Battle for Mosul: Peshmerga Seizes Bashiqa from ISIL
President of the Iraqi Kurdish Region Masoud Barzani says Kurdish soldiers had succeeded in recapturing Bashiqa.
Kurdish Peshmerga have taken the town of Bashiqa near Mosul from Islamic State of Iraq and the Levant (ISIL) as coalition forces pressed their offensive against the armed group’s last urban stronghold in Iraq.
A US official said Masoud Barzani, President of the Iraqi Kurdish Region, had informed US Defense Secretary Ash Carter that the Kurds had succeeded in recapturing Bashiqa from ISIL.
Kurdish fighters told reporters at the scene they had entered Bashiqa, but journalists were not being allowed into the town.
Kurdish forces announced their new push on Bashiqa at dawn on Sunday.
The successful advance took place as US Defense Secretary Ash Carter was in Iraq’s autonomous region of Kurdistan to support the unprecedented offensive, which a US-led coalition is backing with air and ground support.
On a trip to Iraq to review the operation, Carter met Prime Minister Haider al-Abadi on Saturday and Kurdish leader Massud Barzani on Sunday.
The United States leads a 60-nation coalition – which also includes Britain and France – that has provided support in the form of thousands of air strikes, training for Iraqi forces and advisers on the ground.
Tens of thousands of fighters, including Iraqi federal troops and Kurdish Peshmerga, are taking part in the assault.
Engaged on the northern and eastern fronts, the Peshmerga are expected to stop along a line at an average of 20 kilometres from the boundaries of the city proper.
“They are pretty much there,” a US military official said on Saturday, adding that the lines “will be solidified in the next day or two.”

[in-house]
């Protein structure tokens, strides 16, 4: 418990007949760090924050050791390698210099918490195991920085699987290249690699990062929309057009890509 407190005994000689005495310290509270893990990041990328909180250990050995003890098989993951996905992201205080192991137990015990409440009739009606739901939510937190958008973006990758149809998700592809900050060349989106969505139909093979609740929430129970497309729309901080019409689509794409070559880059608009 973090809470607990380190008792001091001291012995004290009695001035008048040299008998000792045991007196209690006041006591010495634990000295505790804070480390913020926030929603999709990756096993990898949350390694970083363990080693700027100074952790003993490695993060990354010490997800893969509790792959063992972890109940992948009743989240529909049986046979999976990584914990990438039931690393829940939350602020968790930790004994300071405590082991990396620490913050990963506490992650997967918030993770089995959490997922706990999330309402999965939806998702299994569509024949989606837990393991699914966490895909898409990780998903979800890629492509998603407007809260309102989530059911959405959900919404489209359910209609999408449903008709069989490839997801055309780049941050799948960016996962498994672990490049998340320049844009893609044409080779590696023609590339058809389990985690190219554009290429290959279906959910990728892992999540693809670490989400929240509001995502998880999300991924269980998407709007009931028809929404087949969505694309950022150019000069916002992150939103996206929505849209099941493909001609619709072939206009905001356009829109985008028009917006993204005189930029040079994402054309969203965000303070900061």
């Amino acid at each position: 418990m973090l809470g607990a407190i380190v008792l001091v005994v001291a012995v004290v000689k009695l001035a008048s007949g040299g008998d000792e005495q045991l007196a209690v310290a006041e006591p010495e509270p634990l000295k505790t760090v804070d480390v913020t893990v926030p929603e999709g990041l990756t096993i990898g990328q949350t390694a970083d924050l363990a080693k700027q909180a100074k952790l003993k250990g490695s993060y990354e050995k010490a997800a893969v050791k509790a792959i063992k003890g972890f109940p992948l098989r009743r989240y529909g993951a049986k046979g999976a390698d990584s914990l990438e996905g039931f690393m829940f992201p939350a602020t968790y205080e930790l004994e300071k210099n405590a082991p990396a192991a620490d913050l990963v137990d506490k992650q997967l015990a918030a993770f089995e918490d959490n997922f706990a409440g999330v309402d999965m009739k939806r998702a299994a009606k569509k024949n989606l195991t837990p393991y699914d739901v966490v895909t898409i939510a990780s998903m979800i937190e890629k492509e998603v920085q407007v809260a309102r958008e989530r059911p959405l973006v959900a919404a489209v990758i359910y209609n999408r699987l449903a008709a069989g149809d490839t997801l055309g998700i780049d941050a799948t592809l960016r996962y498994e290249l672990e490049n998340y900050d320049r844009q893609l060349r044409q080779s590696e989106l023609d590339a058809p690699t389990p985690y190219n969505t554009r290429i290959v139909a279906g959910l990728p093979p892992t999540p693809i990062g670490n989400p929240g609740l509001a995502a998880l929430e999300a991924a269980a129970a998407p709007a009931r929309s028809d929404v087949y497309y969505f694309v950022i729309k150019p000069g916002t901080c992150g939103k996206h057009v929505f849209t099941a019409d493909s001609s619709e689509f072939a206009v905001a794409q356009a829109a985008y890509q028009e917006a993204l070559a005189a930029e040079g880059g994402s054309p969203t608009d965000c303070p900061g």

Elite federal forces are also fighting to retake control of he mainly Christian district of Hamdiniya which lies to the South East of Mosul.
The province, considered to be the gateway to Mosul was a densely populated area housing more than 60 000 people befor the ISIL takeover, has been under ISIL control since 2014.
“The Iraqi troops are now in Hamandiya, fighting their way towards the city center,” Al Jazeera’s Zeina Khodr, reporting from the outskirts of Hamdiniya, said.
“But it is proving to be a very difficult fight because ISIL still have snipers in the area.And they are still using suicide car bombs.”
Attacks in other areas
The operation to recapture Mosul started last Monday, and ISIL (also known as ISIS) hit back on Friday with a surprise assault on the Kurdish-controlled city of Kirkuk and two days later security forces were still tracking down fighters involved in the attack.
The dozens of attackers, including several suicide bombers, failed to seize control of key government buildings but sowed chaos in Kirkuk, a large oil-rich and ethnically mixed city.
At least 51 ISIL fighters had been killed, including three more on Sunday, local security officials said.
Sporadic clashes continued, a senior security official said, with forces besieging ISIL gunmen in Kirkuk’s Nidaa neighbourhood.
At least 46 people, most of them members of the security forces, were killed in the raid and ensuing clashes.
ISIL fighters also attacked Rutba, a remote town near the Jordanian border in the western province of Anbar, with five suicide car bombs, the area’s top army commander said on Sunday.
The attackers briefly seized the mayor’s office but security forces quickly regained the upper hand, he said.
“I think ISIL was trying to give a message with these attacks,” said Al Jazeera’s Stefanie Dekker, reporting from Erbil.
“They are trying to say even though they are being pushed in Mosul, they still have the capacity to carry out these kinds of attacks elsewhere.”
And they are trying to split the Iraqi forces, so they can weaken the operation in Mosul.”
The offensive on Mosul is expected to become the biggest battle fought in Iraq since the US-led invasion in 2003 and it could require a massive humanitarian relief operation.
Some 1.5 million residents remain in the city and worst-case scenario forecasts see up to a million being uprooted, according to the United Nations. UN aid agencies said the fighting has so far forced about 6,000 to flee their homes.
Reprinted with permission from Al Jazeera